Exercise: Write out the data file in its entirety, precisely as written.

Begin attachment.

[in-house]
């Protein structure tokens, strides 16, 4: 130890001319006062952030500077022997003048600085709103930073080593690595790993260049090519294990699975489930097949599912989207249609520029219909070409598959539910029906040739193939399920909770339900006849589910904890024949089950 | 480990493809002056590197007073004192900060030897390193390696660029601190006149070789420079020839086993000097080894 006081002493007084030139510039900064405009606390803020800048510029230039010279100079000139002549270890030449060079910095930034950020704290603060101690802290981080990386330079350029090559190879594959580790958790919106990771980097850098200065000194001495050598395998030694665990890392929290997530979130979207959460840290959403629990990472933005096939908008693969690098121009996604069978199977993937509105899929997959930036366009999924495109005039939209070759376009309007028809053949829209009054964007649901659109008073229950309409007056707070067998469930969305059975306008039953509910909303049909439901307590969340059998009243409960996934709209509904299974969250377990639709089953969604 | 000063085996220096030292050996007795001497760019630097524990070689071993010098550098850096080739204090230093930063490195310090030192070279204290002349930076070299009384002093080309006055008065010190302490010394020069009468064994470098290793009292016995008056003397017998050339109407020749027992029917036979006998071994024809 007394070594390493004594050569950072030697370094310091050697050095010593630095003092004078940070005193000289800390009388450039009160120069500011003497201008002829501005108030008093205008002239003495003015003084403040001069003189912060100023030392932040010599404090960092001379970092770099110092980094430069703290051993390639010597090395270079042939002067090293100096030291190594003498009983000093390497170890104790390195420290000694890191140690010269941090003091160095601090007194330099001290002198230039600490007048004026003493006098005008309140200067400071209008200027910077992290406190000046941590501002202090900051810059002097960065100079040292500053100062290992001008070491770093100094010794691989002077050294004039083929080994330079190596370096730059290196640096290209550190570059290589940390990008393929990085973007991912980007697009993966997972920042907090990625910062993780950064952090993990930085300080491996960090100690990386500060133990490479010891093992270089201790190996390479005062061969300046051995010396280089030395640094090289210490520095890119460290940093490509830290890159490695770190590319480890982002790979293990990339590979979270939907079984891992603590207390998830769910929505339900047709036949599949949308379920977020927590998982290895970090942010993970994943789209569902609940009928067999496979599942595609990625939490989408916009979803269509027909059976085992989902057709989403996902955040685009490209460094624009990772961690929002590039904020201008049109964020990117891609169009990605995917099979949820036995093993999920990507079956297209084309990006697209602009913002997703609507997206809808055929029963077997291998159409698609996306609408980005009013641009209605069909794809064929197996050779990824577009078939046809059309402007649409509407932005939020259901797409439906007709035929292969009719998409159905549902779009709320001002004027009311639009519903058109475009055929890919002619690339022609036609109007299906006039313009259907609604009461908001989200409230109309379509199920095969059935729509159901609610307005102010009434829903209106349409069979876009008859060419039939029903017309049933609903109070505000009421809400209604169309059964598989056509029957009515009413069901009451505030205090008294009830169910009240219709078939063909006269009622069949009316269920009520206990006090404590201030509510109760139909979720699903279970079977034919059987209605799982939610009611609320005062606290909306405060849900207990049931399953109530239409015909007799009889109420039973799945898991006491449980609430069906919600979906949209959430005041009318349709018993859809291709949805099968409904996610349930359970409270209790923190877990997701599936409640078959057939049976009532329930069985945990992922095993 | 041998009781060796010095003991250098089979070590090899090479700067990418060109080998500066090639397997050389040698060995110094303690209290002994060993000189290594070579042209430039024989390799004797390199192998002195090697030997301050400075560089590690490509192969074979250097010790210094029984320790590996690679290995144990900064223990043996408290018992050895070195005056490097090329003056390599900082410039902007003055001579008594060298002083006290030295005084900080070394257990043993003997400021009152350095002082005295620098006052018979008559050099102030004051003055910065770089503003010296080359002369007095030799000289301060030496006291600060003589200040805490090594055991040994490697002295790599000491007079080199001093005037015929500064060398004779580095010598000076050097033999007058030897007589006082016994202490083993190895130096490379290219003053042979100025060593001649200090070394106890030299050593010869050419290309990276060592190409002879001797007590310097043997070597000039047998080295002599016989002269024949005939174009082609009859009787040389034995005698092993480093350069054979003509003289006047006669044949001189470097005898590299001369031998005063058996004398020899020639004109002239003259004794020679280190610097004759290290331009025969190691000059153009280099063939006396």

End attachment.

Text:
[in-house]
């Protein structure tokens, strides 16, 4: 130890001319006062952030500077022997003048600085709103930073080593690595790993260049090519294990699975489930097949599912989207249609520029219909070409598959539910029906040739193939399920909770339900006849589910904890024949089950 | 480990493809002056590197007073004192900060030897390193390696660029601190006149070789420079020839086993000097080894 006081002493007084030139510039900064405009606390803020800048510029230039010279100079000139002549270890030449060079910095930034950020704290603060101690802290981080990386330079350029090559190879594959580790958790919106990771980097850098200065000194001495050598395998030694665990890392929290997530979130979207959460840290959403629990990472933005096939908008693969690098121009996604069978199977993937509105899929997959930036366009999924495109005039939209070759376009309007028809053949829209009054964007649901659109008073229950309409007056707070067998469930969305059975306008039953509910909303049909439901307590969340059998009243409960996934709209509904299974969250377990639709089953969604 | 000063085996220096030292050996007795001497760019630097524990070689071993010098550098850096080739204090230093930063490195310090030192070279204290002349930076070299009384002093080309006055008065010190302490010394020069009468064994470098290793009292016995008056003397017998050339109407020749027992029917036979006998071994024809 007394070594390493004594050569950072030697370094310091050697050095010593630095003092004078940070005193000289800390009388450039009160120069500011003497201008002829501005108030008093205008002239003495003015003084403040001069003189912060100023030392932040010599404090960092001379970092770099110092980094430069703290051993390639010597090395270079042939002067090293100096030291190594003498009983000093390497170890104790390195420290000694890191140690010269941090003091160095601090007194330099001290002198230039600490007048004026003493006098005008309140200067400071209008200027910077992290406190000046941590501002202090900051810059002097960065100079040292500053100062290992001008070491770093100094010794691989002077050294004039083929080994330079190596370096730059290196640096290209550190570059290589940390990008393929990085973007991912980007697009993966997972920042907090990625910062993780950064952090993990930085300080491996960090100690990386500060133990490479010891093992270089201790190996390479005062061969300046051995010396280089030395640094090289210490520095890119460290940093490509830290890159490695770190590319480890982002790979293990990339590979979270939907079984891992603590207390998830769910929505339900047709036949599949949308379920977020927590998982290895970090942010993970994943789209569902609940009928067999496979599942595609990625939490989408916009979803269509027909059976085992989902057709989403996902955040685009490209460094624009990772961690929002590039904020201008049109964020990117891609169009990605995917099979949820036995093993999920990507079956297209084309990006697209602009913002997703609507997206809808055929029963077997291998159409698609996306609408980005009013641009209605069909794809064929197996050779990824577009078939046809059309402007649409509407932005939020259901797409439906007709035929292969009719998409159905549902779009709320001002004027009311639009519903058109475009055929890919002619690339022609036609109007299906006039313009259907609604009461908001989200409230109309379509199920095969059935729509159901609610307005102010009434829903209106349409069979876009008859060419039939029903017309049933609903109070505000009421809400209604169309059964598989056509029957009515009413069901009451505030205090008294009830169910009240219709078939063909006269009622069949009316269920009520206990006090404590201030509510109760139909979720699903279970079977034919059987209605799982939610009611609320005062606290909306405060849900207990049931399953109530239409015909007799009889109420039973799945898991006491449980609430069906919600979906949209959430005041009318349709018993859809291709949805099968409904996610349930359970409270209790923190877990997701599936409640078959057939049976009532329930069985945990992922095993 | 041998009781060796010095003991250098089979070590090899090479700067990418060109080998500066090639397997050389040698060995110094303690209290002994060993000189290594070579042209430039024989390799004797390199192998002195090697030997301050400075560089590690490509192969074979250097010790210094029984320790590996690679290995144990900064223990043996408290018992050895070195005056490097090329003056390599900082410039902007003055001579008594060298002083006290030295005084900080070394257990043993003997400021009152350095002082005295620098006052018979008559050099102030004051003055910065770089503003010296080359002369007095030799000289301060030496006291600060003589200040805490090594055991040994490697002295790599000491007079080199001093005037015929500064060398004779580095010598000076050097033999007058030897007589006082016994202490083993190895130096490379290219003053042979100025060593001649200090070394106890030299050593010869050419290309990276060592190409002879001797007590310097043997070597000039047998080295002599016989002269024949005939174009082609009859009787040389034995005698092993480093350069054979003509003289006047006669044949001189470097005898590299001369031998005063058996004398020899020639004109002239003259004794020679280190610097004759290290331009025969190691000059153009280099063939006396």